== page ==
revolution in breakfast
once made the contention that if he were able to stuff a boiled
egg inside of a sausage, then roll that stuffed sausage in bread
crumbs and then fry that stuffed, rolled sausage in boiling oil
until it was golden and brown, he would then have a delicious
treat; a treat so powerful and unparalleled in goodness that it
could bring about a revolution in breakfast.
At the time, I failed to find either logic or humor
in his statement. Stuffing a boiled egg into a sausage is an absurd
Unbelievably, such a thing actually exists. I know
this because I have seen and eaten one. Two dark and joyless years
had passed since I first considered what an egg would taste like
if it were literally squeezed into a sausage when I stumbled into
a restaurant in Portland that has them on the menu. This culinary
marvel goes by many names: "steaming hot miracle on a plate,"
or "fried bundle of heaven" (to name a few), but to
most people, it is referred to as a Scotch egg. When considering
the logic behind such a dish, one question comes to mind: from
where could such a thing come?
The logical answer is that the Scotch egg comes
from Heaven. Only divine inspiration could have hatched such an
idea. Not even a severely deranged mind could demonstrate the
willpower and internal fortitude necessary to create a thing like
a Scotch egg unless he was drunk in the afterglow of a vision
While nearly everything about the Scotch egg is
mysterious, its roots are especially so. I have heard rumors that
the plot of an ancient Greek drama from the 4th century is abruptly
resolved when a mechanized God rains the egg-stuffed sausages
from Heaven like a mad plague of joy.
Others, myself included, believe the eggs actually
come from a medicinally lit factory hidden deep in the Black Forest
of Germany. The stuffed bundles ride along winding conveyer autobahns
before being dropped mechanically into wooden crates and hastily
whisked away to drown the nagging demands of the planet's egg
Sweaty, bearded men named Svelte populate the factory,
all of them wearing blood-stained coveralls. All day long these
men, while smoking dirty cigars and frowning, poke the dainty
eggs into large sausages.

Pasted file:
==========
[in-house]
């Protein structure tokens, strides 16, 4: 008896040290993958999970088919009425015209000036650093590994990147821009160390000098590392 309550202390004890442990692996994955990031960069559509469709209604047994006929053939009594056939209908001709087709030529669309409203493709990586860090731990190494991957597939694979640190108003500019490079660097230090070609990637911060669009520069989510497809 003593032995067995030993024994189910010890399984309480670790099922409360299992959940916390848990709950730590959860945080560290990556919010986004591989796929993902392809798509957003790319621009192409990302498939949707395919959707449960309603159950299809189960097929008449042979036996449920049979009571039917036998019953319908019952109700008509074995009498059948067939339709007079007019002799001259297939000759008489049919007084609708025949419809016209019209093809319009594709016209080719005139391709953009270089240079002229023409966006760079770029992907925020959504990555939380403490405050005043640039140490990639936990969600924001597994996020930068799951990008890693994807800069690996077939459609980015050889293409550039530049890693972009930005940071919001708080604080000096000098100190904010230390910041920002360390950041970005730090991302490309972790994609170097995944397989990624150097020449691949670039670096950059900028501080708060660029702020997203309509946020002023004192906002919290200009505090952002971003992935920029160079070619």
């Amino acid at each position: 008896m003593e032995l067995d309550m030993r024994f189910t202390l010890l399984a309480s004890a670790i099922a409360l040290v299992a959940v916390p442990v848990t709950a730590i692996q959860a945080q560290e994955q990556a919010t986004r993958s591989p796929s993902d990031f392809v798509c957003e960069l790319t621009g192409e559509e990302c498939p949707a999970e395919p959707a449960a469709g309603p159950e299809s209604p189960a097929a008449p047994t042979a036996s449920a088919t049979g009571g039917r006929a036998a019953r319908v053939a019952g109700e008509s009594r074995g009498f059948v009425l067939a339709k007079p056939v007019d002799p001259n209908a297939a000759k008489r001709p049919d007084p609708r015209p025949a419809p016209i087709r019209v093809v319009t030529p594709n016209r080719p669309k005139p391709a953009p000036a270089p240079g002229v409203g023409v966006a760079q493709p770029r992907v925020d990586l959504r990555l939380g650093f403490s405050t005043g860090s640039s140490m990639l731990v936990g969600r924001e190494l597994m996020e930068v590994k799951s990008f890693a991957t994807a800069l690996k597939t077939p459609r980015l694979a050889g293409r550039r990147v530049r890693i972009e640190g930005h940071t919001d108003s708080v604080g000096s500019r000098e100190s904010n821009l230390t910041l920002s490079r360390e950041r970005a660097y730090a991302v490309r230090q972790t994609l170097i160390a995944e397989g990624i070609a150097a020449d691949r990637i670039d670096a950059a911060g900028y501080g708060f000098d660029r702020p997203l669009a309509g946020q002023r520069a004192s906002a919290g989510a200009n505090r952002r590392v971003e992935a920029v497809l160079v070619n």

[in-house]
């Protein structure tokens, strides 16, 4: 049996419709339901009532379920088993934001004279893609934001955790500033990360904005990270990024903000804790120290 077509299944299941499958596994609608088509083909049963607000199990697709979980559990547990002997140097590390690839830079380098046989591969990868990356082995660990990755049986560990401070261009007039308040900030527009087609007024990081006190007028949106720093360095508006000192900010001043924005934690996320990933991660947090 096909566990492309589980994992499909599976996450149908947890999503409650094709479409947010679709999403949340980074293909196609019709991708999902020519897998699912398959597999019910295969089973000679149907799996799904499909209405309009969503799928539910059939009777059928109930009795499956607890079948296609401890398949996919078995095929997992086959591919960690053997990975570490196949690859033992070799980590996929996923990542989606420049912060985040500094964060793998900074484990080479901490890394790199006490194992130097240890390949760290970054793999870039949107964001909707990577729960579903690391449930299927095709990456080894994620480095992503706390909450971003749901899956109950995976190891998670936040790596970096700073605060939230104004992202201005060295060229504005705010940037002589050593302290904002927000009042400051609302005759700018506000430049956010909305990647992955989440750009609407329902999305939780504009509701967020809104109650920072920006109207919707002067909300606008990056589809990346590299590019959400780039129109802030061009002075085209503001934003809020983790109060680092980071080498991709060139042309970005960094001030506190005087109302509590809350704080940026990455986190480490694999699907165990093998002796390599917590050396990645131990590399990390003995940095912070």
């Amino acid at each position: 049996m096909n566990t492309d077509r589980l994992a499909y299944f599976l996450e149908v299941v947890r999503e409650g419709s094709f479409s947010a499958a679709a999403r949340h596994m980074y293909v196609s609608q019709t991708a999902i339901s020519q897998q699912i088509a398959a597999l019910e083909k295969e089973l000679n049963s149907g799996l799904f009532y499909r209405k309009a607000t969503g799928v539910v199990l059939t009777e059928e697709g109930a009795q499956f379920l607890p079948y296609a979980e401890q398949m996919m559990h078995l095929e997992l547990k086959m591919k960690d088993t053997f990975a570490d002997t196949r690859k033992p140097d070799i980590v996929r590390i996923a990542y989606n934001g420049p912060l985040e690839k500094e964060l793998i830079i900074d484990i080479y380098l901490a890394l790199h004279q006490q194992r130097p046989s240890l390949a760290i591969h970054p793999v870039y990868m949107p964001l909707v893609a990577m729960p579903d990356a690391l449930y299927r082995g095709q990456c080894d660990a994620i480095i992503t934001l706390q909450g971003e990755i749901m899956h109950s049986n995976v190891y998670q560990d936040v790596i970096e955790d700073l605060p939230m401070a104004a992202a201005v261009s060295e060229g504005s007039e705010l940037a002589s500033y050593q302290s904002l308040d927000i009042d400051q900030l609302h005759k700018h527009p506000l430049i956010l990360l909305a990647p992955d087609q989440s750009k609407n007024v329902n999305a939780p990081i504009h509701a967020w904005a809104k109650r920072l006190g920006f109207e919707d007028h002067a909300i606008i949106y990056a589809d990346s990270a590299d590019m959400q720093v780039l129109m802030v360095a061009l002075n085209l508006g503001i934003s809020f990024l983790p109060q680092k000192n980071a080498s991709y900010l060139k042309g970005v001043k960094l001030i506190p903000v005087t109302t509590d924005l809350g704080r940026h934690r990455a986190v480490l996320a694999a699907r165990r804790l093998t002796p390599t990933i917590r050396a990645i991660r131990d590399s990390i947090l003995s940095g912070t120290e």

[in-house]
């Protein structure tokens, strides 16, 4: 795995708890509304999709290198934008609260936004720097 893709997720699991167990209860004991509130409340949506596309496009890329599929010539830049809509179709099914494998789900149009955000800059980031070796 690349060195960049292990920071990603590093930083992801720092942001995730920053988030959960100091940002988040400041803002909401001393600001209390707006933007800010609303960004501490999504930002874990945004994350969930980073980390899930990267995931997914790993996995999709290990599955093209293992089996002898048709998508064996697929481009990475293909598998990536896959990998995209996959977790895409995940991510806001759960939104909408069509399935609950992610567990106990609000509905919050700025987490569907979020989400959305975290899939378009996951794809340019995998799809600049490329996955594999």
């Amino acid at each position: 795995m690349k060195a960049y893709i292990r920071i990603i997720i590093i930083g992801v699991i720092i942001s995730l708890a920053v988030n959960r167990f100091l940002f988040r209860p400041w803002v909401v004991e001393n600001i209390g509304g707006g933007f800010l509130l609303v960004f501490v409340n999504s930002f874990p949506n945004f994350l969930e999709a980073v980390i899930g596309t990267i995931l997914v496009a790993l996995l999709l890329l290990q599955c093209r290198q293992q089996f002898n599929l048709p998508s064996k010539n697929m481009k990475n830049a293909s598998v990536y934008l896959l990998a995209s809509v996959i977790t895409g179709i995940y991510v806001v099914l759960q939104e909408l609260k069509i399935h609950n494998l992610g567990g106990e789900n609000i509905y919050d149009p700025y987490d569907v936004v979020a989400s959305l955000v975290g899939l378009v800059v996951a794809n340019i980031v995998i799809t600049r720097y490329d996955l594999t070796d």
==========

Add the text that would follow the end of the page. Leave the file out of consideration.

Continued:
The art and science of Scotch egg-making takes years
of practice and it makes the hands incredibly nimble. Amazing
acts of hand dexterity are an everyday feat for the men of the
Scotch egg factory.
Nimbler still are the fingers of the men at the
turducken factory. This may be due to the fact that the only thing
on the planet that is stranger than a Scotch egg is a turducken.
The origin of the turducken can be traced back to the 18th century,
but as a popular dinner item, it never really caught on. I guess
that at the turducken factory, the conveyers must turn 24/seven.
The factory workers handle de-boned foul, which
comes from the de-boning factory. The turducken assembler must
select a proper-size turkey, duck and chicken or the entire process
will be spoiled.
To create a turducken, a boneless duck carcass is
first inserted into a boneless turkey. Often, a lubricating layer
of oiled bread and sausage will ease the insertion process. Next,
a boneless chicken is greased and inserted into the de-boned duck/turkey
combo. The resulting heap of boneless bird flesh is then delicately
hog-tied (the lack of bone structure generally leaves the turducken
flaccid) and cooked in lukewarm ovens for the better part of a
After 16 hours of gleeful anticipation, the turducken
is finally removed from the oven and inserted into an eager, awaiting
I have never had the privilege of eating a turducken.
They are scarce creatures with large price tags. Someday we all
should treat ourselves to a turducken. Until then, consider eating
a Scotch egg. One can be bought for less than four dollars at
a handful of local establishments. With its combination of affordability,
availability, mouth-watering nourishment and wholesome fried goodness,
the Scotch egg is the breakfast-food equivalent of the fifth Beatle.